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Impact of Chemoradiation-to-Surgery Interval on Pathological Complete Response and Short- and Long-Term Overall Survival in Esophageal Cancer Patients

Basem Azab MD, Julia R. Amundson MD, Omar Picado MD, Caroline Ripat MD, Francisco Igor Macedo MD, Dido Franceschi MD, Alan S. Livingstone MD, Danny Yakoub MD, PhD
Thoracic Oncology
Volume 26, Issue 3 / March , 2019



The impact of the neoadjuvant chemoradiation-to-surgery (CRT-S) interval in patients with esophageal cancer is not clear. We aimed to determine the relationship between CRT-S interval and pathological complete response rate (pCR) and overall survival (OS).


National Cancer Data Base patients with CRT followed by surgery were studied. CRT-S interval was studied as a continuous (weeks) and categorical variable (quintiles: 15–37, 38–45, 46–53, 54–64, and 65–90 days, with n = 1016, 1063, 1081, 1083, and 938 patients, respectively).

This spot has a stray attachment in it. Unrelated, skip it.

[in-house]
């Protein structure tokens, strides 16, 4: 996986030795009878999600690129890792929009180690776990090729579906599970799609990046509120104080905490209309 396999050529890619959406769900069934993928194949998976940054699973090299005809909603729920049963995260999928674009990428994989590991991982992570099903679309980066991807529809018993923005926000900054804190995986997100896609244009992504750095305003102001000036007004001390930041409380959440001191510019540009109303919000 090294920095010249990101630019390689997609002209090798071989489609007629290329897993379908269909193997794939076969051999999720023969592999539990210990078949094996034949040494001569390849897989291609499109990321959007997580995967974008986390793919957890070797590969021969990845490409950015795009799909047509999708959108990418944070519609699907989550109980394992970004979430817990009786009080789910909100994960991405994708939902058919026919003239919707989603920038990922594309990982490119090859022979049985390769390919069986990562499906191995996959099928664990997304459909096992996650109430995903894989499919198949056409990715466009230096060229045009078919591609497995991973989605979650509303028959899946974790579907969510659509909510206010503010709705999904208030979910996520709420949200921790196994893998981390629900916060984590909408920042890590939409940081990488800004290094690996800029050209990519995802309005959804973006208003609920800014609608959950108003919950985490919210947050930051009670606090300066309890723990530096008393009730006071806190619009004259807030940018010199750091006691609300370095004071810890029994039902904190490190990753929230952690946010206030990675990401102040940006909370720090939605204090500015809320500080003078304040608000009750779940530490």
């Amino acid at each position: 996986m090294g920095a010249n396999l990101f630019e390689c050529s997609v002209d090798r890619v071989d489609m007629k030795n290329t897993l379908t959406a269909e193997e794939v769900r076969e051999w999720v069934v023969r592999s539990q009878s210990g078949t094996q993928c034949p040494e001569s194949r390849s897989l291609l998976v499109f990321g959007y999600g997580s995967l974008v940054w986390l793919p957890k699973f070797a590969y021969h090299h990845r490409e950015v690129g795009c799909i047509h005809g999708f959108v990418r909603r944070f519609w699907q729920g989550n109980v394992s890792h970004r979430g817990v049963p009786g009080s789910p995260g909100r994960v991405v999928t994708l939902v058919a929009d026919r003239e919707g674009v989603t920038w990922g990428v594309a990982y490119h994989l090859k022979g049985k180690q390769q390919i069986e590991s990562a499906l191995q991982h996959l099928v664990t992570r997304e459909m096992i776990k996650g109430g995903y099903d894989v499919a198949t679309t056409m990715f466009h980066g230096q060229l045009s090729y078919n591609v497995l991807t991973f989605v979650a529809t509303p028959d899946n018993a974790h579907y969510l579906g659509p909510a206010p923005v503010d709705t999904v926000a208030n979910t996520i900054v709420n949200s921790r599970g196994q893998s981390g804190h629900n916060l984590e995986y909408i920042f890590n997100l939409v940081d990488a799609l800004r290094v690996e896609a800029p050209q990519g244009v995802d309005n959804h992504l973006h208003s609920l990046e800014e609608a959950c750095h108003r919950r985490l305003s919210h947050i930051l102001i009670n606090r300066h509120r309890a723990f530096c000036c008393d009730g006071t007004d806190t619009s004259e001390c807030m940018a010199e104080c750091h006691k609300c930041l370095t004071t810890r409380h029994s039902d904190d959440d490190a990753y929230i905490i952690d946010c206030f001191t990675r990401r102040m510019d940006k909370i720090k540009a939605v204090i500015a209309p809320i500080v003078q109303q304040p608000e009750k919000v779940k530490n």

A total of 5181 patients were included; 81% had adenocarcinoma. There was a significant increase of pCR rate across quintiles (18%, 21%, 24%, 25%, and 29%, p < 0.001) and per week increase of CRT-S interval [odds ratio (OR) 1.11, p < 0.001]. The 90-day mortality increased as CRT-S increased across quintiles (5.7%, 6.2%, 6.8%, 8.5%, and 8.2%, p = 0.02) and through weeks (OR 1.05, p = 0.03). Mean OS across CRT-S quintiles was 36.4, 35.1, 33.9, 33.2, and 30.7 months, respectively. Multivariate Cox regression showed significantly worse OS per week increase in CRT-S interval [hazard ratio (HR) 1.02, p = 0.02], especially among the last quintile (CRT-S = 65–90 days: HR 1.2, p = 0.009). The squamous cell carcinoma (SCC) and pCR groups had similar OS across CTR-S intervals.


Despite the higher pCR rate with longer CRT-S interval, surgery is optimal less than 65 days after CRT to avoid worse 90-day mortality and achieve better OS. In patients with SCC and those with pCR, prolonged CRT-S interval had no impact on OS. Further studies are needed to consolidate our findings.


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